Building on world’s best practice
Victoria is the first Australian state to implement gender responsive budgeting.
We are proud to join other leading international jurisdictions using gender responsive budgeting to deliver real-life benefits.
Gender responsive budgeting tools have been trialled or adopted by nearly half of all OECD countries, including five of the seven largest economies in the world: Canada, France, Germany, Japan and the United Kingdom.
Not only has gender responsive budgeting helped to make governments’ expenditure more transparent and accountable, it has also enabled governments to adapt policies and investment to better address gender inequity.
In Austria, it has enabled landmark tax system reform to provide greater incentives for women to participate in the workforce.
In Mexico, it has led to investment in programs for health conditions more likely to affect women, which aims to increase women’s life expectancy.
Victoria will continue to draw on international evidence to strengthen gender responsive budgeting practices and ensure fairer outcomes for every Victorian.
What Victoria is doing
When we prioritise fairness and equity with every dollar spent, the entire state benefits.
Gender responsive budgeting is a way to create budgets that consider the impact of investment decisions on all Victorians.
It ensures that when we make decisions, we’re doing everything we can to break down structural barriers that hold women back.
It also helps us gain better insights, provide better outcomes, and share resources more fairly to address inequalities.
Applying policies and programs to everyone in the same way may sound fair, but people will experience them differently. Our needs and experiences are affected by who we are, including our gender. These differences are compounded for women of colour, women with disability and women from other minority groups.
To meaningfully address the different needs of Victorians, gender equality needs to be considered at every stage of the policy process.
Gender responsive budgeting in action
Extensive research shows the huge role reading plays in a child’s development, whether the child is reading alone or being read to. The benefits to the developing mind are formative and lifelong.
In 2018 we established the Books in Prep Bags program – giving a bag of four to five books to prep students and their families – to make sure they have access to high-quality books and well‑written stories. Between 2019 and 2022, the program successfully delivered over 1.3 million books to Victorian students.
In this Budget, we reviewed the program using a gender impact assessment to consider how selected books could better support the diverse needs of our prep students and their families, in ways that improve gender equality.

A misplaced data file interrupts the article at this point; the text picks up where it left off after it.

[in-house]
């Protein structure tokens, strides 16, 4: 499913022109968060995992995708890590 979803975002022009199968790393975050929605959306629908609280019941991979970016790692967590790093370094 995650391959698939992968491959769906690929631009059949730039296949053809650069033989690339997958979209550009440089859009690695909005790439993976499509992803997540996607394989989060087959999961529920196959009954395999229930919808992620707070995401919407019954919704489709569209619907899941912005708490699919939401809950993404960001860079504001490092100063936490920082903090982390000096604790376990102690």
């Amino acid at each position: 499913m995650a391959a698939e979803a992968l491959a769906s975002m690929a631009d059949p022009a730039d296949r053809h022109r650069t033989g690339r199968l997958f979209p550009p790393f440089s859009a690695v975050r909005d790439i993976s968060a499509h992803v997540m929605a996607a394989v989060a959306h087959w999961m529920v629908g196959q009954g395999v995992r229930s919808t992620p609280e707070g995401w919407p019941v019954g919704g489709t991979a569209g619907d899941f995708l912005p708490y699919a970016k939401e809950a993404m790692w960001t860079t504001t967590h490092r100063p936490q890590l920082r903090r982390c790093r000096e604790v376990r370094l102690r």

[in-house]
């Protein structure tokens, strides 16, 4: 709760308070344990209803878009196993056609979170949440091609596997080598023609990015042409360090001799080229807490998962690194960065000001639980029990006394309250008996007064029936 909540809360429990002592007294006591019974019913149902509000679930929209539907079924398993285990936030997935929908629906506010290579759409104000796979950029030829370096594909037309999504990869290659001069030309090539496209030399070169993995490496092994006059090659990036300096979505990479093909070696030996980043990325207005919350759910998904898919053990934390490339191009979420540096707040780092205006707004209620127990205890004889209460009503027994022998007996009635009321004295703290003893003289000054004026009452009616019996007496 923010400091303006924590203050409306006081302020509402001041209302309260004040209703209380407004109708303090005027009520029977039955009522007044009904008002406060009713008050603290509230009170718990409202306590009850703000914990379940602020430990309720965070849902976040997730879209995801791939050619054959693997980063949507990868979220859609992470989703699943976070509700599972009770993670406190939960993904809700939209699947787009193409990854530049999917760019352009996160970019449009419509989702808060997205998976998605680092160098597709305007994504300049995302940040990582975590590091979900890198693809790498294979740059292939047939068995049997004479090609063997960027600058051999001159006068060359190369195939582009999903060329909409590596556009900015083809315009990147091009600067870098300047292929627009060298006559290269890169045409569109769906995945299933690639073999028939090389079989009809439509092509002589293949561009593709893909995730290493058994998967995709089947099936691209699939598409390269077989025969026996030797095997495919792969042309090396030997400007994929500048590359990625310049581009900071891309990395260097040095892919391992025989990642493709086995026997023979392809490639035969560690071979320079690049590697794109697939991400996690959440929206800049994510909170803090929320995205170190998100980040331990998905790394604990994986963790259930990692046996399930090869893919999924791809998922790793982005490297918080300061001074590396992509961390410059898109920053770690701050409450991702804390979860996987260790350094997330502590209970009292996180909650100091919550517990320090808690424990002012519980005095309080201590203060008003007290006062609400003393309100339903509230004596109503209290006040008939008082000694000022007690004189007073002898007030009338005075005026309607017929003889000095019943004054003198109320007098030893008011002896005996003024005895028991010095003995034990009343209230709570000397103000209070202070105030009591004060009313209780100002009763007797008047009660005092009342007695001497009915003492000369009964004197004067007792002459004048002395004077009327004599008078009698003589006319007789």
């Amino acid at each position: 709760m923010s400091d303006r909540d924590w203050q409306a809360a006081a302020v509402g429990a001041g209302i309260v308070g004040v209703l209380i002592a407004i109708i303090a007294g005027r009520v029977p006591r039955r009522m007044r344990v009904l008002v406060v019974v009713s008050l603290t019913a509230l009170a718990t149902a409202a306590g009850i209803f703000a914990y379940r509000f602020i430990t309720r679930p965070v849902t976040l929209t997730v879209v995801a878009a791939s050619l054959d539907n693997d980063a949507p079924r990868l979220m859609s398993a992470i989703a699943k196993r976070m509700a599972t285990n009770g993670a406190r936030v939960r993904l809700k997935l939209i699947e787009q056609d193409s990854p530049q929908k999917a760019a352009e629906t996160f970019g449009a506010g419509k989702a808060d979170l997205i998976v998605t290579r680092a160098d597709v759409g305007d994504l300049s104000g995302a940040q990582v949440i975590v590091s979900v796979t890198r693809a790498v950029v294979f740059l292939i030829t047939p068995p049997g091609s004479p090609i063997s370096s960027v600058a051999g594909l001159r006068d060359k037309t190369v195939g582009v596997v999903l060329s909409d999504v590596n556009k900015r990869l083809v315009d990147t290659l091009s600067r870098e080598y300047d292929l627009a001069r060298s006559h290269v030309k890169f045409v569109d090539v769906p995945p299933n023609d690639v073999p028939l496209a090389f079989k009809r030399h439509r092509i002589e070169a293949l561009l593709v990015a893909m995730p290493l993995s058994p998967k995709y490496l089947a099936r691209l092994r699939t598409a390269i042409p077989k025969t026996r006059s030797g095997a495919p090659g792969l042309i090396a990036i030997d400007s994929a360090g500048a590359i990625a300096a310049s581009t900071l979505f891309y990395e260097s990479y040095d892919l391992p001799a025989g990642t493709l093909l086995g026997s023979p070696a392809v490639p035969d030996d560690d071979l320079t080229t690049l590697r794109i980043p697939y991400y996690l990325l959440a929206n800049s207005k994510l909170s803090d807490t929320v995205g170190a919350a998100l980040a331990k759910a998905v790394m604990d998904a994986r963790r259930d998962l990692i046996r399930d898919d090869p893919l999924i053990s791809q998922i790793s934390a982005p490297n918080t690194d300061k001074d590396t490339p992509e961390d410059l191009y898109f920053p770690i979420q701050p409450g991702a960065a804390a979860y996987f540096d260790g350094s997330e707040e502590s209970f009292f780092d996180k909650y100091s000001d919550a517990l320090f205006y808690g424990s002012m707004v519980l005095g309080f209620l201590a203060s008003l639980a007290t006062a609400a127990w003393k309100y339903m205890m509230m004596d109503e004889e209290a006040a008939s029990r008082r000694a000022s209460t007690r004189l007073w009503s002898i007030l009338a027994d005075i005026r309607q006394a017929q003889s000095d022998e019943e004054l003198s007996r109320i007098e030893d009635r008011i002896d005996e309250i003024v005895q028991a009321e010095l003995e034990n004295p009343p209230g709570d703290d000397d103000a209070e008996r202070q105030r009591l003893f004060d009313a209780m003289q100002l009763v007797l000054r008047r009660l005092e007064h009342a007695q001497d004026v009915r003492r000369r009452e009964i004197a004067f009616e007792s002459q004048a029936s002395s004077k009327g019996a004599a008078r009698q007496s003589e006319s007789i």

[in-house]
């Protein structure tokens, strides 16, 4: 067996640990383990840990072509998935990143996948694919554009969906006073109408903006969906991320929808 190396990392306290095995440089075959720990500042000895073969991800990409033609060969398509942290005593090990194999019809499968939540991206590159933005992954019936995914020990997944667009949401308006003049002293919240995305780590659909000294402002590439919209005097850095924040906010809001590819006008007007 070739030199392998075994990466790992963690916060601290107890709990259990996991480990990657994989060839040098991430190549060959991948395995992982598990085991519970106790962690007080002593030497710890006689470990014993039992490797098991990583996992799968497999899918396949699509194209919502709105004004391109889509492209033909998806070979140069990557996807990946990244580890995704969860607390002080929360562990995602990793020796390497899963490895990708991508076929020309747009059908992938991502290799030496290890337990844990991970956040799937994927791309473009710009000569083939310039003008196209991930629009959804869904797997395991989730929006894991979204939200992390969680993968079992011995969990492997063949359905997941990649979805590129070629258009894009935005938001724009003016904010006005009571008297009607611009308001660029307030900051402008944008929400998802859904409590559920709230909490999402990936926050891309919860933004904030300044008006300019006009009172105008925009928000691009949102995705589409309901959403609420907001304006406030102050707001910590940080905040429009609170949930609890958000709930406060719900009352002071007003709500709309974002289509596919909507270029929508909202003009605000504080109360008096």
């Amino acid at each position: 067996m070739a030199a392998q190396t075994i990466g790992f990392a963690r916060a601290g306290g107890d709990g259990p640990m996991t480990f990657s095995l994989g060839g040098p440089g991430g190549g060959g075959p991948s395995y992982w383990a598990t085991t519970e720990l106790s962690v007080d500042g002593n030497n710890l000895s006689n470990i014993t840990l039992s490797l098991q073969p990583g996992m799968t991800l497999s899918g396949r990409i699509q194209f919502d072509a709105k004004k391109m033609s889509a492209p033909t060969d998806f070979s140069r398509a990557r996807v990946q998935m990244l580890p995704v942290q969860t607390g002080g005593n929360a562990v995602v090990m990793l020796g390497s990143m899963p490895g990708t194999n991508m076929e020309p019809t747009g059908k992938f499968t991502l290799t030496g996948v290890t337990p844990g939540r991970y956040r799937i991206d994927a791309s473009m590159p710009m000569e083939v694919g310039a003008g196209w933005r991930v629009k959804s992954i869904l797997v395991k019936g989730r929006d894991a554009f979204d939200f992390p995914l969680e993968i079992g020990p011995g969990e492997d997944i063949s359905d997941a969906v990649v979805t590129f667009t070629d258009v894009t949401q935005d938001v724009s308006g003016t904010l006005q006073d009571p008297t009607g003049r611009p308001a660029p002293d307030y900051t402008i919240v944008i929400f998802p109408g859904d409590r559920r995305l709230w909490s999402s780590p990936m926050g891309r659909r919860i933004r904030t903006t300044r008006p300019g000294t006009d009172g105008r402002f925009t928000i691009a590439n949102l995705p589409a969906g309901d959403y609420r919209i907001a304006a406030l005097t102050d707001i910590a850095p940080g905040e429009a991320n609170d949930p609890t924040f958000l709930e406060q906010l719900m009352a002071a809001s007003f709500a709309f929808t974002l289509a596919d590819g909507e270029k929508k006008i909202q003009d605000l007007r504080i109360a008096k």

We used school data to identify the key characteristics of the prep student cohort – and we've combined these insights with survey data from parents, families and teachers to determine further areas of interest and need. This research clearly told us there is a greater need for female protagonists, female authors and female illustrators.
So now, when suppliers submit books for the program, we can ask them to provide books with strong female characters – books that do not reinforce gender stereotypes or gender biases, and that are from female authors and illustrators.
And going forward, when we assess this program, we'll consider how children establish gender stereotypes and gender bias early, and how this can easily be reinforced through books.
It'll help us give our prep students access to great books that set them up for the lifelong benefits of reading – and to support their confidence, career aspirations and sense of identity in ways not limited by gender stereotypes.
How we are doing it
Victorians want safe, secure jobs to provide for our families, good quality healthcare close to home, and a fair go for everyone.
The gender responsive budgeting process allows us to better tailor our investments to deliver the programs, services and infrastructure that Victorians deserve. And we need to consider more than just gender. The day-to-day experiences of women of colour can be very different and mean that governments need to provide different services in different ways. It ensures we can better consider the impacts of other forms of disadvantage and inequality that intersect with and compound gender inequality, such as disability, racism and homophobia.
We’re targeting services that directly impact women, children and the LGBTIQ+ community. That includes more support for women’s health services, and investments to improve the safety and security of every Victorian.